We were heading west that cool morning in early spring, a little sad because we were leaving Colorado.
At the gateway of the wide-open spaces of the Res, ahead of us were miles and miles of land dotted with the occasional trailer and dusty clouds of sheep.
The town of Shiprock was behind us and the monolith from which the town took its name--the monolith ruling that part of the world--sparkled in the day's rising moisture. A muddy excuse for a road would have taken us to the base of Shiprock, but we elected to continue on toward Teec Nos Pos and Canyon de Chelly.
A few minutes later, I turned back and took in the long shadows of the ridge, Shiprock beginning to fade to a ghost in the distance. Silently I said, farewell, knowing it might be a while before I returned. The shadows on the ridge were deep indigo and the alluvial slope at the base of spires was a lace skirt of greens woven from early spring grasses.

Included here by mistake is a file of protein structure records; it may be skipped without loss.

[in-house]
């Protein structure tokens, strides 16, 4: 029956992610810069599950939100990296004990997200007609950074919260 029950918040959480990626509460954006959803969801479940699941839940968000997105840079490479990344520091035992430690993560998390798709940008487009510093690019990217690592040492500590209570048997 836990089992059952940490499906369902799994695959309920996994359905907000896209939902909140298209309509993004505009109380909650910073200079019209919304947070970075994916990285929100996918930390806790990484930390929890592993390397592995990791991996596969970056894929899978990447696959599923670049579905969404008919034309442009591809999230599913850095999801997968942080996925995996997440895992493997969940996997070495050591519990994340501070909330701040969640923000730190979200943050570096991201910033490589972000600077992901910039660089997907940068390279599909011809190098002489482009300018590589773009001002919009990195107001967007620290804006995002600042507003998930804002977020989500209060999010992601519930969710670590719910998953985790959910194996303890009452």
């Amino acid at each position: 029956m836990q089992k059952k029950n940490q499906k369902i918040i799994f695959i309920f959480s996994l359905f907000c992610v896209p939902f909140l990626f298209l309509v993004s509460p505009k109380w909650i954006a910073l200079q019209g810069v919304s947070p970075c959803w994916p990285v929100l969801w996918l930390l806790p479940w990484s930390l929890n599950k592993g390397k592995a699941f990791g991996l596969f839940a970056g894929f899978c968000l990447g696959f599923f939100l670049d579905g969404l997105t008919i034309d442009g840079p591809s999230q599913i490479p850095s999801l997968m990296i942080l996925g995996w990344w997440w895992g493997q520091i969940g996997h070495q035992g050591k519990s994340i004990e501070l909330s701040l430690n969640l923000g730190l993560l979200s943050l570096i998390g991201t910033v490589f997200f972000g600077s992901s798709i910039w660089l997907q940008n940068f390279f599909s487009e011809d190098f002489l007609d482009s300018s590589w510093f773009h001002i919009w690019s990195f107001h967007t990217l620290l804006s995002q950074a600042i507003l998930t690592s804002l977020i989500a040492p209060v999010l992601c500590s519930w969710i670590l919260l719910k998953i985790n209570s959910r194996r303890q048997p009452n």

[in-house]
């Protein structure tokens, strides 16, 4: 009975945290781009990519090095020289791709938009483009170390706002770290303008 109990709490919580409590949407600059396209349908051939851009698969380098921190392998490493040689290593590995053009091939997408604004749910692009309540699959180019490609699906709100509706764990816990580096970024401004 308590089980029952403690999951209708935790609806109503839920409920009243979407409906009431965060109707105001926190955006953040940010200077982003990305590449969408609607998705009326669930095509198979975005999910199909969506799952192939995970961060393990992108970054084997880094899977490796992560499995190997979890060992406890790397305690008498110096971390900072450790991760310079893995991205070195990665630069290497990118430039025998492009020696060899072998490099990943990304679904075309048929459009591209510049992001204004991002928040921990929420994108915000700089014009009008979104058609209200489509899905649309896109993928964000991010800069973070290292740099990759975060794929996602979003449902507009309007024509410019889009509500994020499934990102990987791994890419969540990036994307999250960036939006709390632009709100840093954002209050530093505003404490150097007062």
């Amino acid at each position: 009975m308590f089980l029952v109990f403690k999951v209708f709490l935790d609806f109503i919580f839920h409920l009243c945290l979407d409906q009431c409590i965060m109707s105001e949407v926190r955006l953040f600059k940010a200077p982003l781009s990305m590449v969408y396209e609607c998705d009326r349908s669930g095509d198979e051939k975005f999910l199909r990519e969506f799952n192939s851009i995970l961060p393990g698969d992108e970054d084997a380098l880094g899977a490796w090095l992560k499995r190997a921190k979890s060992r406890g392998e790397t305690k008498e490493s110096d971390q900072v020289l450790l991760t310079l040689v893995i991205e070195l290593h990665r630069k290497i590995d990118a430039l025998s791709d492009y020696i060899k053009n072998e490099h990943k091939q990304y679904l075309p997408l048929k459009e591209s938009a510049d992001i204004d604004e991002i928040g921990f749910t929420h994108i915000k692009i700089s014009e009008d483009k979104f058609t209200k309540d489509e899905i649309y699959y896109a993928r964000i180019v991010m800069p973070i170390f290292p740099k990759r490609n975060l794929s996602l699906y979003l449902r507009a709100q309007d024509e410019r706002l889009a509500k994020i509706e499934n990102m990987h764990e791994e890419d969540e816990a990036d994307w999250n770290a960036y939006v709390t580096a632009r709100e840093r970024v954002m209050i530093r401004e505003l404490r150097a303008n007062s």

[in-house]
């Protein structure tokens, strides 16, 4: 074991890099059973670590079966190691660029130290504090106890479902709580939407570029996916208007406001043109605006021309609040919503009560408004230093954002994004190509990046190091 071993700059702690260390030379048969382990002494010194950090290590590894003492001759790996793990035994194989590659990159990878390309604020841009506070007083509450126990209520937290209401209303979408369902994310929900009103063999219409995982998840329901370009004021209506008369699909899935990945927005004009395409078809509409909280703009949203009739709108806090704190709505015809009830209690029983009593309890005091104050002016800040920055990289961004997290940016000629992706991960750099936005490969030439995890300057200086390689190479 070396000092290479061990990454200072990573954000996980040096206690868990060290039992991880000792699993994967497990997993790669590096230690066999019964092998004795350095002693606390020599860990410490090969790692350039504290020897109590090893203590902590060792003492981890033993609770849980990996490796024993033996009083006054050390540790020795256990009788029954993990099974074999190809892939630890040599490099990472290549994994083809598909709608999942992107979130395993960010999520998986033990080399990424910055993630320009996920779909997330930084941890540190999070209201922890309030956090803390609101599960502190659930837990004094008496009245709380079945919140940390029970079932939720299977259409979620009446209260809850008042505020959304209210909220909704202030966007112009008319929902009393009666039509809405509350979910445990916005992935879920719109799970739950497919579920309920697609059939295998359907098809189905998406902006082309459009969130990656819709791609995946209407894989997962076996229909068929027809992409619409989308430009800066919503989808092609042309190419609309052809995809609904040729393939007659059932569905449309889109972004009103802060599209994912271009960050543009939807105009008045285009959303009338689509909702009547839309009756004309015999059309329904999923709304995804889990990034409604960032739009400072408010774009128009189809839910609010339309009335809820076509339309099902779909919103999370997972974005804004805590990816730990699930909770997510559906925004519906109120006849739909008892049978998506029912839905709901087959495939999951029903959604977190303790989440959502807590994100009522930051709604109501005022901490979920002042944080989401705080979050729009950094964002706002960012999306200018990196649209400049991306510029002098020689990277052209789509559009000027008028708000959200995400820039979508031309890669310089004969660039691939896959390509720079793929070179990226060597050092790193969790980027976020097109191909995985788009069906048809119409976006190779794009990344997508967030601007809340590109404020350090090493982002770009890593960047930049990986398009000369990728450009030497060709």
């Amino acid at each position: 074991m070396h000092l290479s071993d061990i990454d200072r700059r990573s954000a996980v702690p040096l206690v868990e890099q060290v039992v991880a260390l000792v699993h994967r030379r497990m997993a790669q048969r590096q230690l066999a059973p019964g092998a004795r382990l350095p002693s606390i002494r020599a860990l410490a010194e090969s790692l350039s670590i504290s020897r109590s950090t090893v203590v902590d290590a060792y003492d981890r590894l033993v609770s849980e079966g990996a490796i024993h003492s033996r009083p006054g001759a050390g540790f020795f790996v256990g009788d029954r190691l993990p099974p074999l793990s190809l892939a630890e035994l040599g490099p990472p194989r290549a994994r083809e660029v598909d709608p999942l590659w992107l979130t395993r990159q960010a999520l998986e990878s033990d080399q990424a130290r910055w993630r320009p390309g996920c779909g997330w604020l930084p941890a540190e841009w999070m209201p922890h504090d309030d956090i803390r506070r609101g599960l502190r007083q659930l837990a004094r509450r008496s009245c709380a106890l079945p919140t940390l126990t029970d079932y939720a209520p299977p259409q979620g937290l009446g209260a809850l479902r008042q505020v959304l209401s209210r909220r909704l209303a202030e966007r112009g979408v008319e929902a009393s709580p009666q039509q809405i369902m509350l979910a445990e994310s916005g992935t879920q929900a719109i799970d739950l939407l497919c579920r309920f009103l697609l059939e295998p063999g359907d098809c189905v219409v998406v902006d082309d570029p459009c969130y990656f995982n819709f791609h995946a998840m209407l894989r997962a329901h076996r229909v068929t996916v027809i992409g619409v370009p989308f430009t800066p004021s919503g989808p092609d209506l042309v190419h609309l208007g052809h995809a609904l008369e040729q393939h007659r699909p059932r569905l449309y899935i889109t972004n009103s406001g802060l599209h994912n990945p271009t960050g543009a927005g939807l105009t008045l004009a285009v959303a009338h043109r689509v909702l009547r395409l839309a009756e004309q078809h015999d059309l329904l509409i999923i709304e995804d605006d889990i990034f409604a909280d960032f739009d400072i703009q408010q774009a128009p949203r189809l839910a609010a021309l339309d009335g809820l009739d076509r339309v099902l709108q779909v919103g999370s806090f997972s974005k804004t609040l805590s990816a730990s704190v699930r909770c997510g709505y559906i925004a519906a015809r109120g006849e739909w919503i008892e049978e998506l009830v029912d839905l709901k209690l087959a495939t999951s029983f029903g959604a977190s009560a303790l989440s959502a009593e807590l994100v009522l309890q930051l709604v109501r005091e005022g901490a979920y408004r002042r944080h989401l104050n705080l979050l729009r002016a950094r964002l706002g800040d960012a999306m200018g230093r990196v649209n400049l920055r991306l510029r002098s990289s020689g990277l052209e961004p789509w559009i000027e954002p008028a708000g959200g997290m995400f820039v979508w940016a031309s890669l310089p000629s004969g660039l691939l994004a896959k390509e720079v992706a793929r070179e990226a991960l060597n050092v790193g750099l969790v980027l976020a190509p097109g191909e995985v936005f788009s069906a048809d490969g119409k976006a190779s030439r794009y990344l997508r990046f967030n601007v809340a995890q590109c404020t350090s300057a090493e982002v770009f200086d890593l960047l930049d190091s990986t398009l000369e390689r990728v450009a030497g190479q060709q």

This is a mixed-media piece. I threw pretty much everything I had in the studio at this one. It started out as a monoprint. I did a drawing on tissue, turned it over, and recreated the image on the Plexiglas plate backwards, so the mirror image of the print on paper was oriented the right way in the final piece. It would have been sacrilegious to paint an icon like this backwards.
One of the things I love most about creating monoprints is the texture added by the transfer of the paint from the Plexiglas plate to the paper. You can still see that texture in the sky and foreground, tiny blobs of paint here and there.
After several transfers: a blue, a magenta, a yellow, then one more round of each with variations, I cast aside the plate and used colored pencil to add detail directly to the paper, the last glimmering strokes applied with a silver pencil. The result—as brilliant and beautiful as I remembered.
Note the new signature. The why for this choice will be a topic for the future.